Thursday, November 12, 2009

Moroccan Lamb Tagine With Pomegranate and Cherries

The rain was pelting down and the 30mph wind kept my umbrella turned inside out. The walk of a few blocks to Boston's, Isabella Stewart Gardner Museum left us soaked. Coming inside we heaved a big "Ah-h!" as we shook off the wet chill. My next door neighbor, Kate and I were looking forward to our 1:00 lunch reservation in the museum's restaurant before we walked around this little gem of a museum. Our table overlooked the outside courtyard where the fall leaves swirled in the wind and rain. The waitress brought menus and one of the choices, Lamb Tagine with couscous, seemed so warming and appealing. That it was...and memorable. Kate and I finished our lunch and started our walk around the museum. Since the largest art theft in history happened here in 1990, the museum is under constant watch. Picture taking is strictly forbidden, so I have no photos to share of this opulent collection....except....I did take one of a plaque in the bathroom when no one was looking!!Translated: Think much, Speak little, Write nothing. This plaque with the French Provençal saying is from the Stewart collection and is now proudly displayed while you wash your hands!

After taking in 3 floors of magnificent paintings, tapestries, furniture and artifacts, we braved the storm again to head back home before rush hour traffic started. Kate drove and since her nickname is "the human GPS", I had no worries! When we arrived back home, I found a case of pomegranate juice on my steps that the generous folks at POM Wonderful sent to me. It was like a friendly face at the door. Pomegranate juice is a favorite with my family. The sweet and tart flavor and health benefits just make us happy. And those shapely bottles from POM are so cute!
H-m-m-m....Lamb Tagine for lunch...pomegranate juice at my door....I must figure out a recipe with pomegranate juice and Lamb Tagine. I googled, I experimented and....voila! This recipe came out so well that I just couldn't put my tasting spoon down. The balanced combination of sweet, savory, spicy and hot was addicting. The list of spices is long, but many are a staple in the kitchen. This is a wonderful dish to prepare ahead to be ready when guests arrive or for a robust dinner by the fire. I didn't have the tagine pot to make it in, but Kate did. She has a beautiful hand painted pot that she loaned to me. Really all you need though, is a heavy pot with a tight fitting lid. And....a good hearty appetite!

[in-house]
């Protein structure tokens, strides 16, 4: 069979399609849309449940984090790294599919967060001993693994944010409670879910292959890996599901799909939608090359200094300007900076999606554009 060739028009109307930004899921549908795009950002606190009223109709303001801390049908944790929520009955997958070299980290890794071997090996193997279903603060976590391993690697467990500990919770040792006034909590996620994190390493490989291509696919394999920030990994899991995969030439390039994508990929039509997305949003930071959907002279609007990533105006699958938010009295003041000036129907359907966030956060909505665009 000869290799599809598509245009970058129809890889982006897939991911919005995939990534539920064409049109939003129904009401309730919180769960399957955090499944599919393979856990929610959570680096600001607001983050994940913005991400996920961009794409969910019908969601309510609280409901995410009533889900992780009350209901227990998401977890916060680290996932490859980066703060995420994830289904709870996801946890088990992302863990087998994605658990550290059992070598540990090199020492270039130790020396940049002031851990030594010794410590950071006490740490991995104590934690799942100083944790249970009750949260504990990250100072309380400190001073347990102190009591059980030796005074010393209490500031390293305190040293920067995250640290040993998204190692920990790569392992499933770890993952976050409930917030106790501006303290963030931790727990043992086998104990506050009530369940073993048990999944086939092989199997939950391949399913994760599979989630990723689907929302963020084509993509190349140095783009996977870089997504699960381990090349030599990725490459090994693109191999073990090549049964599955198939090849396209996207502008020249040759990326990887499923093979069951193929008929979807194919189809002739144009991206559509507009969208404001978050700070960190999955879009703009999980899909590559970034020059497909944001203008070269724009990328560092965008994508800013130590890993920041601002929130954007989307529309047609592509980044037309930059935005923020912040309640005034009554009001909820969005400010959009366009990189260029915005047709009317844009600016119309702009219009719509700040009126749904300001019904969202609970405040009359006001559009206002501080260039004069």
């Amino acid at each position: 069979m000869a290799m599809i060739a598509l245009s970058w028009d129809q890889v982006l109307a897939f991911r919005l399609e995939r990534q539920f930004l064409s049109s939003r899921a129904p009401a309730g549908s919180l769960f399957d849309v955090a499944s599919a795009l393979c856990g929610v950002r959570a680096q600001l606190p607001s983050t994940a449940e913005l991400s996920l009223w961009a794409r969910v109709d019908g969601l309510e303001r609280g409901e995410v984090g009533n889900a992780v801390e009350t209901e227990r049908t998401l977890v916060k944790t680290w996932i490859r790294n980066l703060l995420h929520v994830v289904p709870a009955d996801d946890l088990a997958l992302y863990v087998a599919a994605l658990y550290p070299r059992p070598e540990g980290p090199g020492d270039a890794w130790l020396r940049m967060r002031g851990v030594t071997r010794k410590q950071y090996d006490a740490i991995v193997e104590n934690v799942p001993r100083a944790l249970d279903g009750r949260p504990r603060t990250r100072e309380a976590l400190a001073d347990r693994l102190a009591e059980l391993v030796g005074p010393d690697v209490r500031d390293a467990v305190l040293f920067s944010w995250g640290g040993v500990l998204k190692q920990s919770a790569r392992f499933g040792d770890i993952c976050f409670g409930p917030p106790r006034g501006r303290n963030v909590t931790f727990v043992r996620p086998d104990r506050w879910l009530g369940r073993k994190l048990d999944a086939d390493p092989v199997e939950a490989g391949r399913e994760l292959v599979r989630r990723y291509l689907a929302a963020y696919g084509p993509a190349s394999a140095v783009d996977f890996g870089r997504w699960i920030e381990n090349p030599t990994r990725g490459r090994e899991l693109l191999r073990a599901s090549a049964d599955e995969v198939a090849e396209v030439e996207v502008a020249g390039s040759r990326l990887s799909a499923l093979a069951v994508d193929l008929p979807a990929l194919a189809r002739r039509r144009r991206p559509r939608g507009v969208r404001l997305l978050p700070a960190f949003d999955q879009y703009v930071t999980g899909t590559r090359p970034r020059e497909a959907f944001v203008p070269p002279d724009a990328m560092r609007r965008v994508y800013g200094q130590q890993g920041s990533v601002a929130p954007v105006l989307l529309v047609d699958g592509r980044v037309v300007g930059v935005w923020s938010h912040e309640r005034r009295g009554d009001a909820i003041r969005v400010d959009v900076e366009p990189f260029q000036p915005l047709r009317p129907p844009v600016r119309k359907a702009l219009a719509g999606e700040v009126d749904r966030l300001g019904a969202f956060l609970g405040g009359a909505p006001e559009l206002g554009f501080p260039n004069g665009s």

Lamb Tagine with Pomegranate and Cherries

2 teaspoons paprika
1 teaspoon ground turmeric
1 teaspoon ground cumin
1 teaspoon ground coriander
1 teaspoon ground cinnamon
1/4 teaspoon ground cardamom
1 teaspoon salt
1/2 teaspoon cayenne pepper
2 teaspoons lemon zest
1 tablespoon oil
1 pound (meaty) lamb shank
3/4 pound lamb stew meat
1 onion, chopped
1 tablespoon grated garlic

1 tablespoon grated ginger
3 tablespoons sun dried tomatoes (packed in oil), cut into slivers
1/2 cup dried cherries (unsweetened)
3 fresh figs, cut in half
1 1/2 cup pomegranate juice, (I used Pom Wonderful)
1 cup chicken broth
a few sprigs of fresh mint, snipped for garnish

Combine the paprika, cumin, turmeric, coriander, cinnamon, cardamom, salt, cayenne pepper, and lemon zest in a large zip lock bag and shake. Add the lamb, shake the bag to coat it with the spices and marinate in the refrigerator for 2-4 hours. In a large heavy pot with a tight fitting lid, heat the oil over medium high heat and brown the lamb. Lower heat to medium and add the onion, garlic and ginger. Stir and continue cooking until the onion is translucent. Stir in the sun dried tomatoes, cherries, and figs. Add the pomegranate juice and chicken broth, while gently stirring. Cover and simmer over low heat for 1 1/2-2 hours until the lamb is tender and falling off of the bone. If the sauce needs thickening, simmer with the cover off until slightly reduced. Remove the meat from the lamb shank and return to pot.

Serve with couscous and garnish with snipped mint.
Serves 4.
My friend Lisa Magnuson of the Providence Wine Observer offered suggestions for a complementary wine. Her first thoughts were, "a ripe cherry Pinot Noir v. a rustic one. A big jammy Shiraz might work too, but it may over power it. Carmenere has softer tannins like a Merlot." I had a Pinot Noir with it and loved it.

Moroccan Lamb Tagine with Pomegranate and Cherries recipe (pdf)

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